Now let’s compare that with the smartphone in your pocket, which is very different. First of all, the array of services it provides is much broader. It is an alarm clock in the morning, newspaper during commute, word processor in meetings, TV on the couch. Yes, there is pretty much an app for everything.

BestReview produced a video that illustrates how much gets replaced by software. The only thing missing is the move of the computer into the mobile.

Second, your phone changes constantly with automatic updates of apps. You wake up in the morning and realise that your note-taking app suddenly can scan business cards and automatically import those contact details into your address book. Or your sound system at home suddenly gives you access to a wider range of music. Only software can do that.

Most people think of applications like MS Office or Photoshop when they hear software. But software goes much further. It fundamentally changes the way business is done. There are several characteristics of software-driven businesses that are important to remember:

  • The barriers to entry are different. Capital is no longer a major barrier. If you know how to code, have a computer and a credit card, it is very easy and inexpensive to rent infrastructure from Amazon, Microsoft or Google to get going. The barrier to entry shifts towards talent.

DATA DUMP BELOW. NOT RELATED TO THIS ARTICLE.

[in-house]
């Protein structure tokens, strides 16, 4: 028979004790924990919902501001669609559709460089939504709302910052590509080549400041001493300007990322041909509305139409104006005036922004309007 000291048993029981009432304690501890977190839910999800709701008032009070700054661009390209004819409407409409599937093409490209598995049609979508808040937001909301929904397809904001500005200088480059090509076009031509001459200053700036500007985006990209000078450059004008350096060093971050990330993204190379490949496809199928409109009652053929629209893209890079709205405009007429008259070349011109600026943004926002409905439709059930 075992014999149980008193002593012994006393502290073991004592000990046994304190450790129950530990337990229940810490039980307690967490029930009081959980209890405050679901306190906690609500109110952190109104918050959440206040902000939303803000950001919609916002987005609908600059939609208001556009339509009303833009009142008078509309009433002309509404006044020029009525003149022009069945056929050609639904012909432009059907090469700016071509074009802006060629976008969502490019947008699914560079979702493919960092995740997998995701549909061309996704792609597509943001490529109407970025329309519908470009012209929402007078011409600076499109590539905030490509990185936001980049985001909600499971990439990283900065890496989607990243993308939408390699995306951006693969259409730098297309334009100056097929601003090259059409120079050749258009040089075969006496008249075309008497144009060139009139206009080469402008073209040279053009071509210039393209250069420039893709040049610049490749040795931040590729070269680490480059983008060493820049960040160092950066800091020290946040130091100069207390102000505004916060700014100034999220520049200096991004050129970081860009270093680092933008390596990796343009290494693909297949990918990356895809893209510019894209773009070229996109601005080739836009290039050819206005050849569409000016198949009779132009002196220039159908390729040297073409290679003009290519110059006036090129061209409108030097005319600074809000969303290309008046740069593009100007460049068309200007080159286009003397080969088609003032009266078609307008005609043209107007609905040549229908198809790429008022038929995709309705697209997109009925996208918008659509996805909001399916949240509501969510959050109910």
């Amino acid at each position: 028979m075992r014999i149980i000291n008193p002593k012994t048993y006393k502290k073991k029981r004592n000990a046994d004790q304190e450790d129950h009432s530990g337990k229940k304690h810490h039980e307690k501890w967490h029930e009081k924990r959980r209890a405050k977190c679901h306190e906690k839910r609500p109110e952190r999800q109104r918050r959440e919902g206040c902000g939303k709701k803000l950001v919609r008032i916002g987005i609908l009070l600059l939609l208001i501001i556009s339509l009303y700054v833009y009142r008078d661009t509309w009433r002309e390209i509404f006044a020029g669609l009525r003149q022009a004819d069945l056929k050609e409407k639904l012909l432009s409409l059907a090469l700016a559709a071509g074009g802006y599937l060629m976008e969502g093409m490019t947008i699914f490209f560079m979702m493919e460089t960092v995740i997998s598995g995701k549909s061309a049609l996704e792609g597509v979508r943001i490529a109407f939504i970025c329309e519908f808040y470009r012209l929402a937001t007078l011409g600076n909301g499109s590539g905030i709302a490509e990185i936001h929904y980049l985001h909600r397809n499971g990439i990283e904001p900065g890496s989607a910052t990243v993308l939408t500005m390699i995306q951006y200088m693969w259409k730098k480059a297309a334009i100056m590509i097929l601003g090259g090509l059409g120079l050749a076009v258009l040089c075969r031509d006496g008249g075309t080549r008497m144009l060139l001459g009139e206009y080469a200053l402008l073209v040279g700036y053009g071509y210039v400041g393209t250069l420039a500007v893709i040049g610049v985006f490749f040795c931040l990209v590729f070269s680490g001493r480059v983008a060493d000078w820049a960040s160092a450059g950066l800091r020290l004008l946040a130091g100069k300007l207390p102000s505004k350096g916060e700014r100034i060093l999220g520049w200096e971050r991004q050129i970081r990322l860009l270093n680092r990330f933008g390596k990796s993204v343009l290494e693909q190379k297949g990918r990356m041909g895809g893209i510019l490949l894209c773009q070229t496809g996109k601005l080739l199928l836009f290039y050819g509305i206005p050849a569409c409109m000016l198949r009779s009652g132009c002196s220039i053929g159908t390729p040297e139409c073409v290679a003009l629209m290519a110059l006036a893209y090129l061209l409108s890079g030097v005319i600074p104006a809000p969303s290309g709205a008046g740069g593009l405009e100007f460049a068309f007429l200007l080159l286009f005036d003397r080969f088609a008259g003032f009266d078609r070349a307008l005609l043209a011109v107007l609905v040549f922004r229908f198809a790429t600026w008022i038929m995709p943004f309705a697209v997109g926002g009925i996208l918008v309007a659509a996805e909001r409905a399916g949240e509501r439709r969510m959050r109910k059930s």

• As the competitive advantage of having access to capital diminishes, most incumbents struggle to compete with smaller software companies: (a) there’s just too many small companies and you don’t know who you’re competing with until it’s too late and (b) long-term access to engaged talent is not a problem to be solved by throwing money at it.
  • A shipping date becomes an interim milestone, not the end of a project. Once you ship (put your app on the app store) you continue improving and adding functionality. This gives you permission to experiment. If things don’t work out, you can change it. Speed gains importance, reaching six sigma loses relevance.
  • This accelerates what Clayton Christensen calls disruptive innovation: releasing a good-enough product that targets an un-served customer segment (which typically cannot afford the traditional products) and improve it until you capture not only the new market segment, but also traditional customer segments. You start small, continuously improve and in the process extend the market and take over the traditional market en passant.

A good example of a software-driven business (and probably the one that most people refer to) is Uber. However, the magic of Uber is less in its app. That is “just” the user experience – and make no mistake, it’s an excellent one. The magic is in a business model that is enabled by software. They figured out a way to create a transportation business without having to invest in vehicles. This allows them to be much more flexible and quicker to adapt than a traditional capital-based business. Again: Only software can do that.

Long story short: Marc Andreessen wrote in 2011 Software is Eating the World. It is still a must-read. Companies like Tesla and GoPro, that are on the surface hardware companies, succeeded in creating platforms that allow them to run their businesses as software-driven ones. The question is now: How many incumbents will manage to successfully shift their business from a hardware- to a software-driven one? Are you hungry or are you lunch?

Photo credit: Mário Tomé / Foter / CC BY-NC-SA